Produced by the Black Panther Commemoration Committee, NY and Maysles Cinema
THEME: No. 8 of the 10-point party platform
We Want Freedom For All Black Men Held In Federal, State, County And City Prisons And Jails. We believe that all Black people should be released from the many jails and prisons because they have not received a fair and impartial trial.
Voices of Three Political Prisoners: David Gilbert
Claude Marks and Lisa Rudman, 2002, 30 min
David Gilbert is among the longest held anti-imperialist prisoners in the world. As a teenager David began working against the Vietnam War and for Black civil rights, and later became a leader of the Columbia University student strike and Students For A Democratic Society. He was an organizer at a time of great social upheaval. In 1969, 120 cities burned in Black uprisings, and in the same period 400 campuses organized student strikes against the Vietnam War. In the 1970s he joined the Weather Underground Organization and worked underground for more than a decade. He was arrested in 1981. Along with others, he was convicted on a conspiracy charge for his participation in a Brinks truck hold-up aiming to raise funds for the Black Liberation Army. David is serving a sentence of 75 years to life, without possibility of parole.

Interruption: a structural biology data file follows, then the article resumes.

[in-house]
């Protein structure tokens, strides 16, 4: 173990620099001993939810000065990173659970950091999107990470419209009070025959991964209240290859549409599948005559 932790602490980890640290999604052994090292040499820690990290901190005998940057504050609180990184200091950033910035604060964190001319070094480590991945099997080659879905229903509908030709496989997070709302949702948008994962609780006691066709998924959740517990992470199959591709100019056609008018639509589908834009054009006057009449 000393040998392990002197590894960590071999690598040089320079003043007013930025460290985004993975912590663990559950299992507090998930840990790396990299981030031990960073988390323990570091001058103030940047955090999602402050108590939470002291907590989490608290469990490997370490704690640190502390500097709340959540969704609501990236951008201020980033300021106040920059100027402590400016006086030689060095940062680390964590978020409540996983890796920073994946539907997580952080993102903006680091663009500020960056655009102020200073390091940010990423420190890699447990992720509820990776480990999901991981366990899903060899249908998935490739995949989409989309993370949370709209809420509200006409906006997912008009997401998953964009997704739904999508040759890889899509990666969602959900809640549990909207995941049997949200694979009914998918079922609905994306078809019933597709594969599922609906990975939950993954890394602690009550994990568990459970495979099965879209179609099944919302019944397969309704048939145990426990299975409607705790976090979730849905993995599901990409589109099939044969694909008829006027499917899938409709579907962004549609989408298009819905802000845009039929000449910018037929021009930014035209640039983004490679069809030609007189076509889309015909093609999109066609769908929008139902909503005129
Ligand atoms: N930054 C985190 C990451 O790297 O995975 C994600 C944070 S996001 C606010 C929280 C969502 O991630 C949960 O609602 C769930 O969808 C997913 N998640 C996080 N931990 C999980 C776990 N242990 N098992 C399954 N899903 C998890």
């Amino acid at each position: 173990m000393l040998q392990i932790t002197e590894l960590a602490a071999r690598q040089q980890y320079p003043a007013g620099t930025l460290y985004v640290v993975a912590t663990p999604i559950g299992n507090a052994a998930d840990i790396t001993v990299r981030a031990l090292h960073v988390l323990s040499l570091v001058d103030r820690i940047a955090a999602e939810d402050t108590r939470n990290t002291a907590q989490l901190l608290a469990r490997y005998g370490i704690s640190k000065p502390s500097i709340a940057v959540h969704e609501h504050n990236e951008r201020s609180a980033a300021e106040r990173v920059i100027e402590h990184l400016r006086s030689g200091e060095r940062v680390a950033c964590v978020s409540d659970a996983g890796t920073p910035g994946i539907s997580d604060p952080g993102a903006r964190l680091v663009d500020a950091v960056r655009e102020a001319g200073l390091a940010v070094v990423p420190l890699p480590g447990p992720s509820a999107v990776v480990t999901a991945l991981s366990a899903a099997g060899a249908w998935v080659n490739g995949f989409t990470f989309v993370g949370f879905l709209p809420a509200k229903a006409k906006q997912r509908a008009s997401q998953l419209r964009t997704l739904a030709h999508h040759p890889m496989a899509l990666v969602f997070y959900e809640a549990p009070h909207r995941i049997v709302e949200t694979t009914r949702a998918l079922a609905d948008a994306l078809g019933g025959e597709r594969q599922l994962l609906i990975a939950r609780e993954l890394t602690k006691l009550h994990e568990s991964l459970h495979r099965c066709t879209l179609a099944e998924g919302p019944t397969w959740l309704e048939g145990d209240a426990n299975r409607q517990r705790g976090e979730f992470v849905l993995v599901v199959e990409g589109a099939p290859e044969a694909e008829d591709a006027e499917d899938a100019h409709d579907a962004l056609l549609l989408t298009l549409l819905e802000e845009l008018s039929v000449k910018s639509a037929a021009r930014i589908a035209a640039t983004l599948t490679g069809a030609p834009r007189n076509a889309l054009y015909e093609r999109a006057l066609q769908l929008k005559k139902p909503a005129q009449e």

In prison for almost 40 years, David has continued his work for social justice. Very early, he called attention to the AIDS epidemic in oppressed communities in the U.S. and organized prisoner peer education programs on AIDS. He is an advocate for the rights of prisoners, a prolific writer and a devoted father and friend. This 30-minute video was edited in March 2002 by Claude Marks and LIsa Rudman, and is based on an interview done in July of 1998 at Great Meadows Prison, Comstock, New York by Sam Green and Bill Siegel.
Deggra Stratton, 24 min
Eyes On the Rainbow: The Story Of Assata Shakur
Gloria Ronaldo, 1997, 45 min
Eyes on the Rainbow deals with the life of Assata Shakur, the Black Panther and Black Liberation Army leader who escaped from prison and was given political asylum in Cuba, where she has lived for close to 15 years. This film also covers Afro-Cuban beliefs and culture, including the Yoruba Orisha Oya, goddess of the ancestors, of war, of the cemetery and of the rainbow.
Panel to follow.
This program is in partnership with the Seventh Art Stand: Uplifting Black Voices which is a national film screening and discussion series which utilizes film to bridge communities and create new inroads for civil rights discourse. This series enters its second installment with Uplifting Black Voices Now and Then focused on the continually relevant need for films that empower African-Americans.